She explains that there are two types of exercise addiction: primary and secondary: “Primary exercise addiction is when someone is addicted to exercise alone, however, this addiction often occurs alongside an eating disorder, body dysmorphia or obsessive-compulsive disorder, in which case it would be termed secondary exercise addiction.”
For Dr Evans, there are a number of reasons why someone might get addicted to exercise, one of which is the pressure society puts on women to fit certain body standards. “This may lead them down the path of exercising, with the belief that specific routines or a certain amount of hours in the gym can give their body the look they want.”
This was certainly the case for 26-year-old Brenda, whose exercise addiction began when she started a weight loss journey. “I had an image of what I wanted my body to look like and as unattainable as it was, I was determined to reach it,” she tells me.
“I started off exercising twice a day but soon, I had to exercise after every single meal or drink I had,” she describes. “I started to see every object as a weight and I took every opportunity to lift or work out, there was no recovery. I used to climb eight flights of stairs at work, adding squats and lunges in between, as part of my cardio. I just couldn’t switch off.”
Dr Evans highlights that exercise addiction can often go unnoticed and untreated because it’s associated with healthy living. “In comparison to other addictive behaviours such as gambling or spending, exercise is seen as a positive thing and can even be encouraged by family and friends.”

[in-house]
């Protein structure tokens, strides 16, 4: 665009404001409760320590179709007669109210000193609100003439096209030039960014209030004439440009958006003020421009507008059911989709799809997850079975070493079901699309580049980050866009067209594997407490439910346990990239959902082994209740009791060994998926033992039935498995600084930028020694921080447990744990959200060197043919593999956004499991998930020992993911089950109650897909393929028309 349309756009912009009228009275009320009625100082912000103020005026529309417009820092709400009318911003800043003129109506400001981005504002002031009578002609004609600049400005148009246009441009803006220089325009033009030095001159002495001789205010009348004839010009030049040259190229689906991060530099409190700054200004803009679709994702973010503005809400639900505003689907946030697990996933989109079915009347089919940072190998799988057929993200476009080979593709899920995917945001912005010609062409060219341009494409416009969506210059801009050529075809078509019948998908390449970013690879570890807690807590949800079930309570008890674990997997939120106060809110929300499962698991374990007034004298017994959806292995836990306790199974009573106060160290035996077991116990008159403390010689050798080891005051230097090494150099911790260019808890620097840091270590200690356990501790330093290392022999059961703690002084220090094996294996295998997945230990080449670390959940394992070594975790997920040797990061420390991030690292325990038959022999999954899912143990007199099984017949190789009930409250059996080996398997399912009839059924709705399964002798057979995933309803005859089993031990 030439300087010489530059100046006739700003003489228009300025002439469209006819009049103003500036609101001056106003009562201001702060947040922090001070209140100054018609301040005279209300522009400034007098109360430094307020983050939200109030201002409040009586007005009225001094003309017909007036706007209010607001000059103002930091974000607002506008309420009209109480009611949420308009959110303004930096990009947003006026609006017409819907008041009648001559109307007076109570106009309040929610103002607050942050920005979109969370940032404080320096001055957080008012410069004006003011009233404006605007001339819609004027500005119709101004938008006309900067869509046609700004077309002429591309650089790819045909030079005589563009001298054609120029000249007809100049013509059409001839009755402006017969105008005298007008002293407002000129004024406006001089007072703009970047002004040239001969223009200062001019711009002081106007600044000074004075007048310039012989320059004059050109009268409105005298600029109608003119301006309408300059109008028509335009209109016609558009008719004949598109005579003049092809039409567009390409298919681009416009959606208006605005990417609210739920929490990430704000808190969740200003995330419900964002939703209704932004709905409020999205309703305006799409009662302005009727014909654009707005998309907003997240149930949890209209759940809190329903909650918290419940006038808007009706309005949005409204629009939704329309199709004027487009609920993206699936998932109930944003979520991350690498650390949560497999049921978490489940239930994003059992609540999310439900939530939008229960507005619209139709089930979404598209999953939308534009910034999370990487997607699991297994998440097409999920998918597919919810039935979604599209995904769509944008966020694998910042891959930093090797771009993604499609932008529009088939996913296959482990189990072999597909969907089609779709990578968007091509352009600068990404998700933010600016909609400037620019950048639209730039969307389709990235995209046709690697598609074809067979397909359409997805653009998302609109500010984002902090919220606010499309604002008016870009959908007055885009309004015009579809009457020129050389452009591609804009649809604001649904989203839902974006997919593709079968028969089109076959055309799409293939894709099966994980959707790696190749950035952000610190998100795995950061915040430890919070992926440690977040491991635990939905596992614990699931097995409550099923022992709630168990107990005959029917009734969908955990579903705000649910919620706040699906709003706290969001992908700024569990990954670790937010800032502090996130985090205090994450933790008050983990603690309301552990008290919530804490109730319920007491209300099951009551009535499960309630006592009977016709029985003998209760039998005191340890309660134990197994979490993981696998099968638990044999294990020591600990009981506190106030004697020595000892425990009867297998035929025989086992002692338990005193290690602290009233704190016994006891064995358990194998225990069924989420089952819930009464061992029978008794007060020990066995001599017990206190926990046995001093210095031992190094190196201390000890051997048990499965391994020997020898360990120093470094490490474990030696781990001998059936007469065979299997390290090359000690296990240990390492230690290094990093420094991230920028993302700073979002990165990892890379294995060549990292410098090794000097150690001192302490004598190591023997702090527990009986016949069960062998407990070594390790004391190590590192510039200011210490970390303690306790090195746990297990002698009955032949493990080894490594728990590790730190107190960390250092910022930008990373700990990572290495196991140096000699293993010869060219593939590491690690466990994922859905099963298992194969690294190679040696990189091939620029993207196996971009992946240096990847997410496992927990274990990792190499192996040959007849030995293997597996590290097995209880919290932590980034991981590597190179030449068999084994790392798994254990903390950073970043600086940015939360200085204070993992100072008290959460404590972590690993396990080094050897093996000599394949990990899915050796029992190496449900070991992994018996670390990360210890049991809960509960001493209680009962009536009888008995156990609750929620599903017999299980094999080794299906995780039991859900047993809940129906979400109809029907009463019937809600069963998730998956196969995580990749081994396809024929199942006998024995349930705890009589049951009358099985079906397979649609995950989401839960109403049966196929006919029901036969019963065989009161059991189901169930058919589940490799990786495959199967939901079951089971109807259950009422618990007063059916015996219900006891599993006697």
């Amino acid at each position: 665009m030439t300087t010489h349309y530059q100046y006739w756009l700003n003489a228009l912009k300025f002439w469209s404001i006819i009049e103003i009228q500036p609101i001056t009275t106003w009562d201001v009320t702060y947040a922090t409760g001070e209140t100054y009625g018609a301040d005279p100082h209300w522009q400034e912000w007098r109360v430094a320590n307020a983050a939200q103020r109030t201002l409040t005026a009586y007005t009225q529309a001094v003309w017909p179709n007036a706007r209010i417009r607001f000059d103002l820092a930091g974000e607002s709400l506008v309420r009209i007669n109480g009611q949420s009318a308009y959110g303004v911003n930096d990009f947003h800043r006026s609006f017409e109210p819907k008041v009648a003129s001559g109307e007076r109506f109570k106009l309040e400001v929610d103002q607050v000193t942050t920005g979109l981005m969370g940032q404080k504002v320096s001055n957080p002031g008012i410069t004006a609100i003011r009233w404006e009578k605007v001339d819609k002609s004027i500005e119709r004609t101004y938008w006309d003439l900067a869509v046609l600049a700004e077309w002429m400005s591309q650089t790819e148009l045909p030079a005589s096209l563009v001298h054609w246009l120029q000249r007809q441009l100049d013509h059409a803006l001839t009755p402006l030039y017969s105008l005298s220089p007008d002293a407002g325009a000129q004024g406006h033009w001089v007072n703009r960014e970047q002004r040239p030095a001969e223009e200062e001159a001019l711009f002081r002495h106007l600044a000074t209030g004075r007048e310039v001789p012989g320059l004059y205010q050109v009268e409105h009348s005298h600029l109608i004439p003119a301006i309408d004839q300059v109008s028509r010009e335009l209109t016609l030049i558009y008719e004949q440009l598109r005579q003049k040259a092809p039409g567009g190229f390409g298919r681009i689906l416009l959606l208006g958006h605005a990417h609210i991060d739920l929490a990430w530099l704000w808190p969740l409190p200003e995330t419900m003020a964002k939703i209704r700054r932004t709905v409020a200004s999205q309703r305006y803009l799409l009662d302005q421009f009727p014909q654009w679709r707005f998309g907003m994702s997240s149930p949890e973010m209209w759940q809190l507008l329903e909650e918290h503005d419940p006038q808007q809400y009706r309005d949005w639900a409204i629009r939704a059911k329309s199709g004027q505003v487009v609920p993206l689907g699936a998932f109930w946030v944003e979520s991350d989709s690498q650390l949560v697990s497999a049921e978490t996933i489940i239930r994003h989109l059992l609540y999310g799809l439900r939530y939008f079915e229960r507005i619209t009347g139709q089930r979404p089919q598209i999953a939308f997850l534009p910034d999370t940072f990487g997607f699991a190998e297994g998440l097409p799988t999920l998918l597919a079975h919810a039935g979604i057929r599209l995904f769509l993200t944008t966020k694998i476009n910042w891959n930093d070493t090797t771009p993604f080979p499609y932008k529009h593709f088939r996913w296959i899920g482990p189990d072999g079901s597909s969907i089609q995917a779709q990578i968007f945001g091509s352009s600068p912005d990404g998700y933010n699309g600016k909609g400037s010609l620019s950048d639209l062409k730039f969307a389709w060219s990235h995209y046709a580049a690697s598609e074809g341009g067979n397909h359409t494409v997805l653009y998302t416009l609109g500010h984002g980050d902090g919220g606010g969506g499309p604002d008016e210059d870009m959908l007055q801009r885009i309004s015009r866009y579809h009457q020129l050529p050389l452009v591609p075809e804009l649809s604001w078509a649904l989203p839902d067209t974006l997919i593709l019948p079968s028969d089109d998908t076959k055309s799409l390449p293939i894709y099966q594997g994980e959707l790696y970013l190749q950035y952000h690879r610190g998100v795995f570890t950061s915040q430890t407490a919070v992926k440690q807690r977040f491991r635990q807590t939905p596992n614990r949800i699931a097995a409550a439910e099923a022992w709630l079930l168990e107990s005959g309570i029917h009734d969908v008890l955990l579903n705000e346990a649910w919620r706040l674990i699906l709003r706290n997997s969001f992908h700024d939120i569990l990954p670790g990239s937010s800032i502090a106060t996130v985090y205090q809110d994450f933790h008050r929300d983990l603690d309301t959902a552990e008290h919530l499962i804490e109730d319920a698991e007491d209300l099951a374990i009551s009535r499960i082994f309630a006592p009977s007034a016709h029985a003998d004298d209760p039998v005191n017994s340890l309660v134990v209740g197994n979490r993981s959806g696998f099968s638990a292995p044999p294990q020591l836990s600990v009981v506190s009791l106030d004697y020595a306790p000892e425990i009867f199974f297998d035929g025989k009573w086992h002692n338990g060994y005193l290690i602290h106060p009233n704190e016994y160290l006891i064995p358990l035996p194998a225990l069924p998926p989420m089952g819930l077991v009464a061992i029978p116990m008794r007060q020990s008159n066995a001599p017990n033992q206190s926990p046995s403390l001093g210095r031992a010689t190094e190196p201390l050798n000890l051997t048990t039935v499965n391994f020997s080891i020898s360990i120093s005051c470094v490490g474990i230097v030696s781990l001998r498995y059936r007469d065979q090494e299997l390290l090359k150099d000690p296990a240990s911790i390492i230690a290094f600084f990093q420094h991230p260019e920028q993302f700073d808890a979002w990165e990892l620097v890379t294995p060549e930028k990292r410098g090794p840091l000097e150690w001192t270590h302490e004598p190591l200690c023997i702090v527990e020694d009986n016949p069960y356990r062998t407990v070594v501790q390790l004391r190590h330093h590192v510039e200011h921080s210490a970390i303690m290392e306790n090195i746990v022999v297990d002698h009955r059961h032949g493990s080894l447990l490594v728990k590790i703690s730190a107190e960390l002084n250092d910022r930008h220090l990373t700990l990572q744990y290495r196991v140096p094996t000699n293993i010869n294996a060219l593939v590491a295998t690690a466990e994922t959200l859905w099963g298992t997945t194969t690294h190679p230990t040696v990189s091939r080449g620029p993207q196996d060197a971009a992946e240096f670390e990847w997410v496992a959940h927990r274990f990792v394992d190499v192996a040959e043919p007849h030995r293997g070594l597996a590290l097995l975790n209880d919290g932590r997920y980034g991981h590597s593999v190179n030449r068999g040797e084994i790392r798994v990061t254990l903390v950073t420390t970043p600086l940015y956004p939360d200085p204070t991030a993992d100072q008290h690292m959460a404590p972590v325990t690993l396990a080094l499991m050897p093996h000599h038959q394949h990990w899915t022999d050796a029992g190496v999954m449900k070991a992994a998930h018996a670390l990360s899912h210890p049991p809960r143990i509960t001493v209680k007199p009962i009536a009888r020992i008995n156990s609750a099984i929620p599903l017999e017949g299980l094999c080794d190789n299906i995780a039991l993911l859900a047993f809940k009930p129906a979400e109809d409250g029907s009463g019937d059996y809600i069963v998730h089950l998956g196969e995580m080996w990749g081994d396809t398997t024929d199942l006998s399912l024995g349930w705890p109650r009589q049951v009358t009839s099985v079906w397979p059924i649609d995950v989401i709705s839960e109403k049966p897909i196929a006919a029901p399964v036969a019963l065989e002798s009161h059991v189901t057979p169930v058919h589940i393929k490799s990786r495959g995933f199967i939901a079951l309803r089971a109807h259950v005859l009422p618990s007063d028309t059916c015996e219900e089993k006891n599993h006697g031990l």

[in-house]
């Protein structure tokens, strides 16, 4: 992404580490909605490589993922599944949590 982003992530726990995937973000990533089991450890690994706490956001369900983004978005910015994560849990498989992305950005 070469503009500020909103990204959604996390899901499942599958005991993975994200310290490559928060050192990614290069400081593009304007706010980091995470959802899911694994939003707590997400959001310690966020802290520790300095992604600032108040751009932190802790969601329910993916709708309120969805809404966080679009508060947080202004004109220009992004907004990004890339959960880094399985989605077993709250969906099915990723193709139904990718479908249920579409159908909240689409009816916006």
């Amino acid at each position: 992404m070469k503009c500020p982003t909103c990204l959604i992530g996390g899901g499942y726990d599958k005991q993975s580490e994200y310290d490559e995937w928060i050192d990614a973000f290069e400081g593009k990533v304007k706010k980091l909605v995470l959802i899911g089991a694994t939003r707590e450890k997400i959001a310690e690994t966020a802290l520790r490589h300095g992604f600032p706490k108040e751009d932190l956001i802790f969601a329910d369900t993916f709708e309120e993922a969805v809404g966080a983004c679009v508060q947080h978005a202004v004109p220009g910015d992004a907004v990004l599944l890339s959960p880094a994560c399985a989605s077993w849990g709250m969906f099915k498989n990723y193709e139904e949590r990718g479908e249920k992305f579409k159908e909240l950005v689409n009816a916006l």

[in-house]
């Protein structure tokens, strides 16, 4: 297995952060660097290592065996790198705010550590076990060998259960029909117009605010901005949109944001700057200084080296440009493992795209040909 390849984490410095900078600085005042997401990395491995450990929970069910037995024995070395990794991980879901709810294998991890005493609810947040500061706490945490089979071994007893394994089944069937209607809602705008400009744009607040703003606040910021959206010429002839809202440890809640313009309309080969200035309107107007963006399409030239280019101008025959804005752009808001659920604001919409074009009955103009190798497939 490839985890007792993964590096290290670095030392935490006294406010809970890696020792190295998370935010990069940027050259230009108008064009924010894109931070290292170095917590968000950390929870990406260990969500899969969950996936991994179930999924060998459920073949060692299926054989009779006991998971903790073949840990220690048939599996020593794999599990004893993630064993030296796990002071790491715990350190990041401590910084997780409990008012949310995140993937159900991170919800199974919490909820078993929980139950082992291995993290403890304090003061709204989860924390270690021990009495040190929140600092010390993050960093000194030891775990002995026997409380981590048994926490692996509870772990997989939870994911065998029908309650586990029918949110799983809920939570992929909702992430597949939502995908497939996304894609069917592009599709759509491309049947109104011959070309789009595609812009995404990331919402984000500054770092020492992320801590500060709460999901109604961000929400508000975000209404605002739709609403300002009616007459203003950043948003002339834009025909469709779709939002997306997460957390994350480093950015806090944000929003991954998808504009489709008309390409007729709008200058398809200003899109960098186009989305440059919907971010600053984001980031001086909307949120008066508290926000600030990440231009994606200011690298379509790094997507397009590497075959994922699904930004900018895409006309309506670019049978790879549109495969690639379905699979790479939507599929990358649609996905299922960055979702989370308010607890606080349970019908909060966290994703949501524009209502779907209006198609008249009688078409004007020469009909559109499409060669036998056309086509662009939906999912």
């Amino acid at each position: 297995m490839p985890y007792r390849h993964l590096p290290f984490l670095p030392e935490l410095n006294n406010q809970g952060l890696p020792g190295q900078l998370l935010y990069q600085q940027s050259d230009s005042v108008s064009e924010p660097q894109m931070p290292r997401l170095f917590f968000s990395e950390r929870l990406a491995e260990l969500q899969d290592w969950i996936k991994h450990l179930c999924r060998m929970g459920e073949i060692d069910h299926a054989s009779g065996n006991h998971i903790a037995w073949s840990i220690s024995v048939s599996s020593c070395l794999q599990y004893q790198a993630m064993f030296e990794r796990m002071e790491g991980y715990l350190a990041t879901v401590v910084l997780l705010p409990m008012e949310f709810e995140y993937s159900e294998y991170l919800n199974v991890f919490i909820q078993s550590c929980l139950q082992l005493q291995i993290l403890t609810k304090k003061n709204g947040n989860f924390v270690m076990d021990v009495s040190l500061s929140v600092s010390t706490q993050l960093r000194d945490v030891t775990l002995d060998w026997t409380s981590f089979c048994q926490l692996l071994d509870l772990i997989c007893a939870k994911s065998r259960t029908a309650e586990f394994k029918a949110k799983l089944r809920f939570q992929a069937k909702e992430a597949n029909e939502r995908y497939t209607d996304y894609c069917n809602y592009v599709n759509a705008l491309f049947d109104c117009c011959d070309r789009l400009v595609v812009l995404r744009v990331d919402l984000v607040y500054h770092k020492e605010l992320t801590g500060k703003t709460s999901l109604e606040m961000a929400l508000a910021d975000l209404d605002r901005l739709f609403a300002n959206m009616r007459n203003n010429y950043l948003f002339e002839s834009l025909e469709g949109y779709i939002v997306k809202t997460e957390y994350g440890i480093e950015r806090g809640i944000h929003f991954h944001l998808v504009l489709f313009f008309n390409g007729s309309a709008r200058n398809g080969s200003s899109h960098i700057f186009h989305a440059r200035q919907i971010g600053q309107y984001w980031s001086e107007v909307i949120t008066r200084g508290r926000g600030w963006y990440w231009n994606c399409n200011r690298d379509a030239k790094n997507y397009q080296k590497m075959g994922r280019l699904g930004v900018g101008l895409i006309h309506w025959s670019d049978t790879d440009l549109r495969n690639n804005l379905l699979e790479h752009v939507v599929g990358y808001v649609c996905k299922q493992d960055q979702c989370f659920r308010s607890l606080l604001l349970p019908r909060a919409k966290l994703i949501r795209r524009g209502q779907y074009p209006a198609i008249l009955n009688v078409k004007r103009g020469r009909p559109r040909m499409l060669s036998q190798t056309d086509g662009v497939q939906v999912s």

Brenda can relate to this. In the throes of her addiction, her commitment to getting fit was rewarded by others, as people would tell her how “motivating” and “inspirational” she was. No one raised any concerns that she might be overdoing it.
It was only when Brenda suffered a knee injury that she was forced to take stock and reassess her relationship with exercise. After seeking help from a therapist and having a baby, she has, fortunately, developed a more balanced approach to exercise.
Dee Johnson, an addiction therapist at The Priory, says it’s important to recognise that, like with drugs, exercise addiction is chemical: “When we exercise, we release neurotransmitters, endorphins and dopamine that bring feelings of joy and elation.”
“The problem is that the initial euphoria plateaus so you have to do more in order to achieve the desired effect. This creates a dangerous cycle where you keep having to do more and more,” she continues.
Naomi recalls feeling this way. “I started out doing one HIIT workout a day but I had to keep pushing myself harder to get that same adrenalin buzz. I ended up working out for three hours a day.”
Like Naomi, 38-year-old fitness model Polly took exercising to the extreme but for her, the addiction went hand in hand with anorexia. “In my early 20s, I was at drama school and there was a lot of pressure on me to stay slim,” she says. “I started cutting down on my food and spending hours in the gym on top of dancing for five to six hours every day.